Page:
Washington is calm. A long election campaign has finally been concluded and the American people have made their decision. I have come to Washington from Halifax, where I attended the Halifax International Security Forum. Organized for the fourth time, the Halifax Forum discussed many important issues.
Similar to last year, Syria was the top issue in Halifax. Few US analysts predicted a major change in US policy on Syria. While the new formation of the Syrian opposition umbrella is welcome, there is still little appetite for providing arms to the opposition. Patriot missiles can be stationed on Turkish territory in order to respond to Turkey's need for solidarity with its allies. That said, the Patriot missile system is largely defensive in nature and seems to be aimed at deterring the Syrian regime from using any sort of weapon against Turkey in a potentially last-minute desperation situation.
However, there were also whispers noting that Patriot missiles have the capacity to shoot down planes if that was desired. Technically, Patriots could support a no-fly zone, but all of these issues would require absolute determination to defend such a zone, something that may have considerable consequences. Senator John McCain's lament about US policy on Syria demonstrated a stark contrast to what we have become accustomed to see from the Obama administration.
One of the issues that keep Washington pundits busy is the choice that President Barack Obama will soon have to make about the much-courted position of secretary of state. The frontrunners are Senator John Kerry and US Permanent Representative to the UN Susan Rice. Rice is being favored due to her relationship with President Obama, but the president has to grapple with the opposition of foreign policy heavyweights such as Senator McCain and the State Department itself. Kerry enjoys the support of the Senate and his name has been circulated around for secretary of defense. Rice would probably be more interventionist than Kerry but she also does not want the US to plunge into a new front in Syria.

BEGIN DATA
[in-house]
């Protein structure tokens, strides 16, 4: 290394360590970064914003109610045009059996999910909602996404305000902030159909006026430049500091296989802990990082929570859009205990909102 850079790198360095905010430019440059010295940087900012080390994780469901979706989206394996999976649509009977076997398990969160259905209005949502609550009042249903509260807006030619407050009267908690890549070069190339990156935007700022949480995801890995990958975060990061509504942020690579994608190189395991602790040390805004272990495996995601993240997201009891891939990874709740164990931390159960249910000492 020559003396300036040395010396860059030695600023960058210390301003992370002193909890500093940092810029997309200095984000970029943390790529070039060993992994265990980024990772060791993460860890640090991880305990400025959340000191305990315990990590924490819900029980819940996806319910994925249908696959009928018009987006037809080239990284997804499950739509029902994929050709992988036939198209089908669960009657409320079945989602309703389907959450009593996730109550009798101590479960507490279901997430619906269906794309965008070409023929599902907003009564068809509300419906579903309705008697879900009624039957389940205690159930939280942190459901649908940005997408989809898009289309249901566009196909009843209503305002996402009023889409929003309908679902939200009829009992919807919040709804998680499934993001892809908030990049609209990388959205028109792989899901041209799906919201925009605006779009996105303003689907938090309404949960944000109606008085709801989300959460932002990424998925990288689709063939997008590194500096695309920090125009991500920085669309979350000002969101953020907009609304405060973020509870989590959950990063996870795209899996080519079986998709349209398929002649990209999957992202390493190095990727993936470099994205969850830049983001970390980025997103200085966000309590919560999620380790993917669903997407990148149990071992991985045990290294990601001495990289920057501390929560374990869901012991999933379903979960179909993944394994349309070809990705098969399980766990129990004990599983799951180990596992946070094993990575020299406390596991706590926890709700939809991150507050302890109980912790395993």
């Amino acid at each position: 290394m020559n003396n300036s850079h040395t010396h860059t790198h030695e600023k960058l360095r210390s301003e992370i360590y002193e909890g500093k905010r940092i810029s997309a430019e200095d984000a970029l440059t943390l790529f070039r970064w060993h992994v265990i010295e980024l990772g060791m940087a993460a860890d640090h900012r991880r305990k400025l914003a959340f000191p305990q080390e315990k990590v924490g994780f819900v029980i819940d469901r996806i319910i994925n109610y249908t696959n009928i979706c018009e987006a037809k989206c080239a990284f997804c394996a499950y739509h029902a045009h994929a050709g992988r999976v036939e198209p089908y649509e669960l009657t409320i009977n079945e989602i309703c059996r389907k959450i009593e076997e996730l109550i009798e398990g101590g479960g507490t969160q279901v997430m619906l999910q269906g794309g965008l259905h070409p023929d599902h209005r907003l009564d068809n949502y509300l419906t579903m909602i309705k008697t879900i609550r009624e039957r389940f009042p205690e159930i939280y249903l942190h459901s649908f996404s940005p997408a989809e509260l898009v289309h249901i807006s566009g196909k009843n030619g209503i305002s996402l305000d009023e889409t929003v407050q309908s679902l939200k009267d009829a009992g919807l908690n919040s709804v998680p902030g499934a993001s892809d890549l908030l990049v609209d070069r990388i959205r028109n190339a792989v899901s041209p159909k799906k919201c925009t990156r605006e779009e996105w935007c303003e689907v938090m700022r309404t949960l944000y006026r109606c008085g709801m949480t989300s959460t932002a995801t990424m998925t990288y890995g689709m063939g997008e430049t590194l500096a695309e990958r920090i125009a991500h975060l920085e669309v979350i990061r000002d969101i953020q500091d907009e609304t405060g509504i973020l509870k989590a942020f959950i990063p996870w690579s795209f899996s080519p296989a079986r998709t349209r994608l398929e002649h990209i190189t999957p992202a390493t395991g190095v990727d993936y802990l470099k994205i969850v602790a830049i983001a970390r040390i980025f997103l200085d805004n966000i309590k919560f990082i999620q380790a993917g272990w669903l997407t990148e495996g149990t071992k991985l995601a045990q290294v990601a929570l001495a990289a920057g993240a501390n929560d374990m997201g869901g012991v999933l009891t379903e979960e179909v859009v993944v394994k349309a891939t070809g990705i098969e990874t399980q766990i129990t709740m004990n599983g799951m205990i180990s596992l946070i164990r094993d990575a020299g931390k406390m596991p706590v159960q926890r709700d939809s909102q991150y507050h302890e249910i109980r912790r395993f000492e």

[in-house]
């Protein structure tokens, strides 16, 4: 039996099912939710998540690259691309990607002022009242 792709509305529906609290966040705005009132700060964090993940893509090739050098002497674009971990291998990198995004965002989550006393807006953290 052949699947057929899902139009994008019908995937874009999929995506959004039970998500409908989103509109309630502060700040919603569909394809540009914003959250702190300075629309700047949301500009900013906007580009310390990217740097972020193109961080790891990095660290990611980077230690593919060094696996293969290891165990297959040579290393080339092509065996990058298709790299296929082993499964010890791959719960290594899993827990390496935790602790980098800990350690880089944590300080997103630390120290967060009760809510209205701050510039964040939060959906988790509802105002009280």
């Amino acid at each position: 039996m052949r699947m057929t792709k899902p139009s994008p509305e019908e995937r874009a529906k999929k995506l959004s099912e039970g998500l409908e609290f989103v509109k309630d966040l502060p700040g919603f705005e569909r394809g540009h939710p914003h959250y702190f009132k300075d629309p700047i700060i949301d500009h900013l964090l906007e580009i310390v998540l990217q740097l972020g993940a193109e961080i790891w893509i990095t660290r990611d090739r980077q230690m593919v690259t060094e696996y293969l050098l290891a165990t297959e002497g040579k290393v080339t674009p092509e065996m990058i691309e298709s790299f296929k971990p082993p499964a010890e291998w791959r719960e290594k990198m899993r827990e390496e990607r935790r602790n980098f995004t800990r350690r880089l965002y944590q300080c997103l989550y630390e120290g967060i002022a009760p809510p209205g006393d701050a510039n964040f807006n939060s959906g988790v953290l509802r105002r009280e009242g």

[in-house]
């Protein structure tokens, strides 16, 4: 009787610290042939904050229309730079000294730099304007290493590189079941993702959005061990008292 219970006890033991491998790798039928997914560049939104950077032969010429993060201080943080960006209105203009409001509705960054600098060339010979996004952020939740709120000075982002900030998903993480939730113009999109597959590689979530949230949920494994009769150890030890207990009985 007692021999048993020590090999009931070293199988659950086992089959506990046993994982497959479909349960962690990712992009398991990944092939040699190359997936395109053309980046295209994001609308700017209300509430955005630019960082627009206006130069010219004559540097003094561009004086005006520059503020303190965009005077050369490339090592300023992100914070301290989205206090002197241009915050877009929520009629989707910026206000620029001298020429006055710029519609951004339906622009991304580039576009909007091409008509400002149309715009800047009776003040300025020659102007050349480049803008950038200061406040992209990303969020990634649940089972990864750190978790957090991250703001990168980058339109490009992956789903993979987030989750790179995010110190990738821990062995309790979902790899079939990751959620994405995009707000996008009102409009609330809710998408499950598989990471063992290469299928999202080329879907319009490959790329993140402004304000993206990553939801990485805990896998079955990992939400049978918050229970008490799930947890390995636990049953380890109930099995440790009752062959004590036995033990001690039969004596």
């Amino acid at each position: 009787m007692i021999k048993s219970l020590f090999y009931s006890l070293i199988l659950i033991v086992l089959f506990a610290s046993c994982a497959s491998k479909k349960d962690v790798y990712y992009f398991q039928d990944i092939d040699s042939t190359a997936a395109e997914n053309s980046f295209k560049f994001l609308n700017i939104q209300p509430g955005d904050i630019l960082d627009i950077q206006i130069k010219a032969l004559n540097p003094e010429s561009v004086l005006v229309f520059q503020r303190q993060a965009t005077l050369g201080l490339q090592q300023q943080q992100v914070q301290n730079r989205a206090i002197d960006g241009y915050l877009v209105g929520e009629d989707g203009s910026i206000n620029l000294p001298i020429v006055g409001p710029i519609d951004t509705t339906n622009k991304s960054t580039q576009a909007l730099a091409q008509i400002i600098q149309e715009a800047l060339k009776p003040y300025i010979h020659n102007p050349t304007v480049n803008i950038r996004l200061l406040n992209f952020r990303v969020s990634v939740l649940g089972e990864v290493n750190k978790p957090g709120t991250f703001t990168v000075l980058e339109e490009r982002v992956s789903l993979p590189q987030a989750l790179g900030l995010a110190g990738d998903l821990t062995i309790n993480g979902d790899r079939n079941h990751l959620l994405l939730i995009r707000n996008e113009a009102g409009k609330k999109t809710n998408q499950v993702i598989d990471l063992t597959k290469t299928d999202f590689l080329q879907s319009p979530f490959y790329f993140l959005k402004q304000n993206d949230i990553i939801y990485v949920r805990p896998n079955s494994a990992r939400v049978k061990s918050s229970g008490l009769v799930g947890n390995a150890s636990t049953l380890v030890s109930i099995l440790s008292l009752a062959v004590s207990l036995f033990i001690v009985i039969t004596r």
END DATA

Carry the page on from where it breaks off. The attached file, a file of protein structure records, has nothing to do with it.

Regardless of who will eventually get the much-coveted job, US-Turkey relations will continue to harbor the challenges they currently face. There seems to be some sort of weariness on dealing with Turkey here. The recent exchange of comments on Israel and Gaza illustrate the differences between the two countries. President Obama is more likely to make Iran a legacy of his second term rather than indulging in a new Middle East initiative. Obama will try to bring Iran to the table and strike a grand bargain with Tehran. There is little appetite for engaging in a new Middle East process, especially under the current conditions.
Everywhere in Washington there is one issue that inevitably comes up when talking about Turkey. That issue is press freedom. There is an overwhelming consensus that there are considerable limitations to press freedom in Turkey. Washington is closely watching this issue and it appears to be only a matter of time before this will be more forcefully raised. Decision-makers here seem to be looking for the right form and timing to make US displeasure known. Once the new administration is in place, a more nuanced position might be articulated by Washington.
Turkey's economic performance is widely praised. Deputy Prime Minister Ali Babacan is commended for his leadership in keeping the economy afloat and growing while maintaining fiscal and economic discipline. A bilateral free trade agreement between Turkey and the US is likely to be taken up by the new US Congress. Given the extremely skeptical view in Congress, it remains unclear how such an agreement can be pushed through without significant work.
The Turkish-American agenda is full of promises. That said, there are increasing clouds on the horizon as well. Traditionally, Turkish-American relations have always had to be nurtured. Currently, they are very much conditioned by what is happening on Turkey's southern border. In the next two years we might see a gradual shift toward what is happening inside Turkey as well.